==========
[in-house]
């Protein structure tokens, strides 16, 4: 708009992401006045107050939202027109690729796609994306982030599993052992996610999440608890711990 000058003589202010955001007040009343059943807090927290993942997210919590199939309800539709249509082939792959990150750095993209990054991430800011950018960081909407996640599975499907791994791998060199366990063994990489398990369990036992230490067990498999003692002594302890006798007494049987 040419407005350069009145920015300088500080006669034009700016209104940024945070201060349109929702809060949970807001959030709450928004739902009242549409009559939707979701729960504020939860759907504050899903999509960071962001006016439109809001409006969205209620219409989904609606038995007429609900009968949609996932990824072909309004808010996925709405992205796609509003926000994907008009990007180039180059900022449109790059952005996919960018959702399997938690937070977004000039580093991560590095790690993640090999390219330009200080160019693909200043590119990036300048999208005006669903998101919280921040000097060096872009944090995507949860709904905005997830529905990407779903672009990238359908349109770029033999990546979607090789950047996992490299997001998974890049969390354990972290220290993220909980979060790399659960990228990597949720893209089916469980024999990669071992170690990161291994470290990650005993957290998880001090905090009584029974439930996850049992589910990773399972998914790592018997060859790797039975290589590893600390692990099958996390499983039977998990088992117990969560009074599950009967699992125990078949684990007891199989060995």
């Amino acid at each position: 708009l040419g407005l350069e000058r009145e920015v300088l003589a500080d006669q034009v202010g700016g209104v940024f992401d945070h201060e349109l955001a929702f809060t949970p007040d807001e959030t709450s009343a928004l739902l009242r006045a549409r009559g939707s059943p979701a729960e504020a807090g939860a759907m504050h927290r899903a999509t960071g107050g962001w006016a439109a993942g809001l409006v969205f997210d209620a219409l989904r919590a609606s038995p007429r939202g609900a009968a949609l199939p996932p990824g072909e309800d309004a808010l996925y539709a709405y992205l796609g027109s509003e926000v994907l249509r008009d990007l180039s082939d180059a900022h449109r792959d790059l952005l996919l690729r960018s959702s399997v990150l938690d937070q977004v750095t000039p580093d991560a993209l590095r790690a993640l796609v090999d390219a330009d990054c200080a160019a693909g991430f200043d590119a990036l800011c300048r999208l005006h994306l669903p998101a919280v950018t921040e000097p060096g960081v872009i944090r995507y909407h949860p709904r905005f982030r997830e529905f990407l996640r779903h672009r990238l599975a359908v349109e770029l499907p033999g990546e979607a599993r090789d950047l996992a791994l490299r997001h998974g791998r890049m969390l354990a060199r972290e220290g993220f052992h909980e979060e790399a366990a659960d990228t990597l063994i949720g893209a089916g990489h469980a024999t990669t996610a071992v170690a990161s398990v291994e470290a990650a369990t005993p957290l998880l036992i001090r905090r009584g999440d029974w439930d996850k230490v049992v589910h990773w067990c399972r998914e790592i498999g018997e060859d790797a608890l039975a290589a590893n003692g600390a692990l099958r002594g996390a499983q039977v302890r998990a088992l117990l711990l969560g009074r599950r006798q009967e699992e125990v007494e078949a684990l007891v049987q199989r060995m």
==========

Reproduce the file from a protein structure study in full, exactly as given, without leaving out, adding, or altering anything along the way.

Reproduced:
[in-house]
């Protein structure tokens, strides 16, 4: 708009992401006045107050939202027109690729796609994306982030599993052992996610999440608890711990 000058003589202010955001007040009343059943807090927290993942997210919590199939309800539709249509082939792959990150750095993209990054991430800011950018960081909407996640599975499907791994791998060199366990063994990489398990369990036992230490067990498999003692002594302890006798007494049987 040419407005350069009145920015300088500080006669034009700016209104940024945070201060349109929702809060949970807001959030709450928004739902009242549409009559939707979701729960504020939860759907504050899903999509960071962001006016439109809001409006969205209620219409989904609606038995007429609900009968949609996932990824072909309004808010996925709405992205796609509003926000994907008009990007180039180059900022449109790059952005996919960018959702399997938690937070977004000039580093991560590095790690993640090999390219330009200080160019693909200043590119990036300048999208005006669903998101919280921040000097060096872009944090995507949860709904905005997830529905990407779903672009990238359908349109770029033999990546979607090789950047996992490299997001998974890049969390354990972290220290993220909980979060790399659960990228990597949720893209089916469980024999990669071992170690990161291994470290990650005993957290998880001090905090009584029974439930996850049992589910990773399972998914790592018997060859790797039975290589590893600390692990099958996390499983039977998990088992117990969560009074599950009967699992125990078949684990007891199989060995």
């Amino acid at each position: 708009l040419g407005l350069e000058r009145e920015v300088l003589a500080d006669q034009v202010g700016g209104v940024f992401d945070h201060e349109l955001a929702f809060t949970p007040d807001e959030t709450s009343a928004l739902l009242r006045a549409r009559g939707s059943p979701a729960e504020a807090g939860a759907m504050h927290r899903a999509t960071g107050g962001w006016a439109a993942g809001l409006v969205f997210d209620a219409l989904r919590a609606s038995p007429r939202g609900a009968a949609l199939p996932p990824g072909e309800d309004a808010l996925y539709a709405y992205l796609g027109s509003e926000v994907l249509r008009d990007l180039s082939d180059a900022h449109r792959d790059l952005l996919l690729r960018s959702s399997v990150l938690d937070q977004v750095t000039p580093d991560a993209l590095r790690a993640l796609v090999d390219a330009d990054c200080a160019a693909g991430f200043d590119a990036l800011c300048r999208l005006h994306l669903p998101a919280v950018t921040e000097p060096g960081v872009i944090r995507y909407h949860p709904r905005f982030r997830e529905f990407l996640r779903h672009r990238l599975a359908v349109e770029l499907p033999g990546e979607a599993r090789d950047l996992a791994l490299r997001h998974g791998r890049m969390l354990a060199r972290e220290g993220f052992h909980e979060e790399a366990a659960d990228t990597l063994i949720g893209a089916g990489h469980a024999t990669t996610a071992v170690a990161s398990v291994e470290a990650a369990t005993p957290l998880l036992i001090r905090r009584g999440d029974w439930d996850k230490v049992v589910h990773w067990c399972r998914e790592i498999g018997e060859d790797a608890l039975a290589a590893n003692g600390a692990l099958r002594g996390a499983q039977v302890r998990a088992l117990l711990l969560g009074r599950r006798q009967e699992e125990v007494e078949a684990l007891v049987q199989r060995m």